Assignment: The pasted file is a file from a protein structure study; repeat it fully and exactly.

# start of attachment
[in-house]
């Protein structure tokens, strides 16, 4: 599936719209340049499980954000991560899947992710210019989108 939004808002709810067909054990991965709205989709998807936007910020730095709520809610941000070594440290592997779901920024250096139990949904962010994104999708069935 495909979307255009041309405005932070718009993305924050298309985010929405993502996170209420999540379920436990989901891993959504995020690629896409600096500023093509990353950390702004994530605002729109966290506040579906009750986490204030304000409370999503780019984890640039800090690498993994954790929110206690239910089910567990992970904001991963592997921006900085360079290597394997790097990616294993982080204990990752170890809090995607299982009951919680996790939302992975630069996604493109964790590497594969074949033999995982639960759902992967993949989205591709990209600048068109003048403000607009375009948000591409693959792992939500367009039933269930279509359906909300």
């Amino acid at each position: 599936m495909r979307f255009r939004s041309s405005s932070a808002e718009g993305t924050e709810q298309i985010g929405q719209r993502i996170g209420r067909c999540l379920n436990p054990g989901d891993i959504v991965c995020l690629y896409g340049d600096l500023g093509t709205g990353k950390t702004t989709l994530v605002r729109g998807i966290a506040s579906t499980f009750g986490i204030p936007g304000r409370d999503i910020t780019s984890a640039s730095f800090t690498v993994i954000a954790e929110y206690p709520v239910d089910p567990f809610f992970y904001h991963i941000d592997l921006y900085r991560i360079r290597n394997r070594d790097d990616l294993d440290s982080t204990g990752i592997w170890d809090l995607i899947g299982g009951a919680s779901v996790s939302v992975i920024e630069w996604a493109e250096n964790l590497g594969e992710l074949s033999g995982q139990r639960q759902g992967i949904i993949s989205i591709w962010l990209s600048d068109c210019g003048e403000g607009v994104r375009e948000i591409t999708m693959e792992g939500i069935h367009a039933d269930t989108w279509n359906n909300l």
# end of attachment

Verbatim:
[in-house]
């Protein structure tokens, strides 16, 4: 599936719209340049499980954000991560899947992710210019989108 939004808002709810067909054990991965709205989709998807936007910020730095709520809610941000070594440290592997779901920024250096139990949904962010994104999708069935 495909979307255009041309405005932070718009993305924050298309985010929405993502996170209420999540379920436990989901891993959504995020690629896409600096500023093509990353950390702004994530605002729109966290506040579906009750986490204030304000409370999503780019984890640039800090690498993994954790929110206690239910089910567990992970904001991963592997921006900085360079290597394997790097990616294993982080204990990752170890809090995607299982009951919680996790939302992975630069996604493109964790590497594969074949033999995982639960759902992967993949989205591709990209600048068109003048403000607009375009948000591409693959792992939500367009039933269930279509359906909300």
């Amino acid at each position: 599936m495909r979307f255009r939004s041309s405005s932070a808002e718009g993305t924050e709810q298309i985010g929405q719209r993502i996170g209420r067909c999540l379920n436990p054990g989901d891993i959504v991965c995020l690629y896409g340049d600096l500023g093509t709205g990353k950390t702004t989709l994530v605002r729109g998807i966290a506040s579906t499980f009750g986490i204030p936007g304000r409370d999503i910020t780019s984890a640039s730095f800090t690498v993994i954000a954790e929110y206690p709520v239910d089910p567990f809610f992970y904001h991963i941000d592997l921006y900085r991560i360079r290597n394997r070594d790097d990616l294993d440290s982080t204990g990752i592997w170890d809090l995607i899947g299982g009951a919680s779901v996790s939302v992975i920024e630069w996604a493109e250096n964790l590497g594969e992710l074949s033999g995982q139990r639960q759902g992967i949904i993949s989205i591709w962010l990209s600048d068109c210019g003048e403000g607009v994104r375009e948000i591409t999708m693959e792992g939500i069935h367009a039933d269930t989108w279509n359906n909300l």